I liked the red bird stuck in among the rest:
but feel that it was unnecessary. The painting was striking enough on its own, and added a sense of motion and charm to a plain brick facade. As a university employee, I should probably also say that I think vandalism of university property is a horrible crime and needs to be dealt with as seriously as possible, but I do think that particular crime is kind of pretty.
Saturday, July 3
I saw this bug, an Ailanthus webworm moth, on the wall on my way back from the mailbox:
There's no story. I just saw it while I was walking and thought it looked interesting. I thought it was a beetle at first, but when I looked it up to see what kind it was I found out that the adults of the species hold their wings close to their bodies and pretend to be beetles.
Sunday, July 4
I celebrated Independence Day by making potatoes and Spam and cheese bites for a cookout at my friends Elizabeth and Ben's house. I described the potatoes briefly in the previous entry, and I think they were ok but not fantastic. The recipe called for a lot of olive oil, and it made the herbs I added not stick to the potatoes, which rendered them kind of bland. Everyone said they were good, but nobody took any home with them when they were gathering their leftovers, and actions speak louder than words.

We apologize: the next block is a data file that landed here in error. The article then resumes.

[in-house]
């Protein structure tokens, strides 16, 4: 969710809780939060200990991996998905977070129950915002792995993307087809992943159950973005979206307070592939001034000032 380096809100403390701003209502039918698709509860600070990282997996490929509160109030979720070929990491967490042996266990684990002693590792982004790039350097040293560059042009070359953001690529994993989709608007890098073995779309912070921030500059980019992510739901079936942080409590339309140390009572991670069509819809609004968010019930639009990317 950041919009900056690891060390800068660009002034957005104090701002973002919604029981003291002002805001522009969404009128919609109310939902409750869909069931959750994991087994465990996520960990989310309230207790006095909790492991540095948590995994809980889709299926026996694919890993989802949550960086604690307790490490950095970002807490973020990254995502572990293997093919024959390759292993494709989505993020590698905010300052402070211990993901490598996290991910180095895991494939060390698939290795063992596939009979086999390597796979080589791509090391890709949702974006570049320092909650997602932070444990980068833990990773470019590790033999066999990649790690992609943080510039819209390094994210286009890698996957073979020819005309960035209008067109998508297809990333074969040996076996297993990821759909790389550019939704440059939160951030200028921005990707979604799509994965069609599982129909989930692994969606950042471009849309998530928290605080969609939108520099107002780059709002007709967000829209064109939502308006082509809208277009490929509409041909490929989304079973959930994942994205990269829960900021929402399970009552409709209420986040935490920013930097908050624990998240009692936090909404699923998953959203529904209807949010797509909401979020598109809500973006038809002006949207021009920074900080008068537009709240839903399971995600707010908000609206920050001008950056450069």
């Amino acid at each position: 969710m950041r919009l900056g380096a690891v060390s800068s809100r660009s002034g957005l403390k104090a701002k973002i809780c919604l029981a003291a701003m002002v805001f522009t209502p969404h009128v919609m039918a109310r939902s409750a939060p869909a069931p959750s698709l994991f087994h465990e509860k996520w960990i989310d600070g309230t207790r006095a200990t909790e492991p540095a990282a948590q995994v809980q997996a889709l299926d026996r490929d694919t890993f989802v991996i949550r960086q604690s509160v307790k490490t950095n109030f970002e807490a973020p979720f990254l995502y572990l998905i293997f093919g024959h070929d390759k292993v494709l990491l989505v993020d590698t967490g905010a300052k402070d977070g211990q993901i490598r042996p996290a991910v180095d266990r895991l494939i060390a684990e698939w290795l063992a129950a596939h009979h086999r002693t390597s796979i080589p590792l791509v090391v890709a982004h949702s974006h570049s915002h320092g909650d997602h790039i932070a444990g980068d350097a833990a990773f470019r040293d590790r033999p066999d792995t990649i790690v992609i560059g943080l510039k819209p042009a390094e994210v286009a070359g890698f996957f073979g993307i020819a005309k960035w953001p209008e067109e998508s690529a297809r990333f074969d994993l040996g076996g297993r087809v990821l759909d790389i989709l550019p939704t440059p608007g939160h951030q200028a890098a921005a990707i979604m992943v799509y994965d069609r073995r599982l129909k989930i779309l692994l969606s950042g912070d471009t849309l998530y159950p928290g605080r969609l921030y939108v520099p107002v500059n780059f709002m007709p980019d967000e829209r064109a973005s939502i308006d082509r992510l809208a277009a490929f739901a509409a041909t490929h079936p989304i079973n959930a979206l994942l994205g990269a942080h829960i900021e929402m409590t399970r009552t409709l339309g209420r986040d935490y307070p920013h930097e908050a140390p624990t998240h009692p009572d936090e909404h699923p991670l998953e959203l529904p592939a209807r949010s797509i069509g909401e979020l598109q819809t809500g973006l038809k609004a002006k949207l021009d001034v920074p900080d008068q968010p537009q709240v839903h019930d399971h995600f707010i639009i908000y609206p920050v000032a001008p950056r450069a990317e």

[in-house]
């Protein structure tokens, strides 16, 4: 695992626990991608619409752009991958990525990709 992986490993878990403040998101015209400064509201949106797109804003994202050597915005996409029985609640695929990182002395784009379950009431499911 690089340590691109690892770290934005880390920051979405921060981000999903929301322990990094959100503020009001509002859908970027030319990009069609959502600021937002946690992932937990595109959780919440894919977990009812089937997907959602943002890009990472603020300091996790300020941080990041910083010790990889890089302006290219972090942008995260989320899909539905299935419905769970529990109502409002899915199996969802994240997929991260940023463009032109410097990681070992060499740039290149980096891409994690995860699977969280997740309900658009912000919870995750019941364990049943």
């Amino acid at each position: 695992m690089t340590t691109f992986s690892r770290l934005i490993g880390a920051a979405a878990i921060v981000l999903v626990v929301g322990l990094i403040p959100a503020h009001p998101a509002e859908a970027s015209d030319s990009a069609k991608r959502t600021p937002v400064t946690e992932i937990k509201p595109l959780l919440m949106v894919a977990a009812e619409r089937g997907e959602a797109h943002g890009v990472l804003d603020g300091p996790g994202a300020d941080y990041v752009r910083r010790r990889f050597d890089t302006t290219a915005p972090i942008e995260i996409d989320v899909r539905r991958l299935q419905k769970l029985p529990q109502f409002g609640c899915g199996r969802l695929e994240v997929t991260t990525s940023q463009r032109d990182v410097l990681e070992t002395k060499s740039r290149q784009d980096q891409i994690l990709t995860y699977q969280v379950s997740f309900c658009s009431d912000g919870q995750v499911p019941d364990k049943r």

I wasn't offended. I thought they weren't that great, either.
After dinner we rode halfway downtown to watch the fireworks:
and then I went home and crashed. Making mediocre potatoes takes a lot out of you.
Monday, July 5
My plan for today was to go to the University Gardens, since I haven't been in a while, and I invited Kristin since she has never been and wasn't sure where on campus they were. It was a nice, quiet day to walk around, but so hot outside since we went closer to lunchtime, and we didn't stay as long as I normally would because Kristin was sweaty and wanted to leave.
I worked on my black and white a little:
and mostly just walked around snapping things that caught my eye like I usually do:
I also spent about five minutes watching a large black butterfly feeding on some purple flowers, but I was kind of far away and it would not stop flapping its wings. These are the two best pictures I got out of the ones I tried, but I'm not happy with them:
Maybe I'll go next weekend and try again, if I'm not so busy.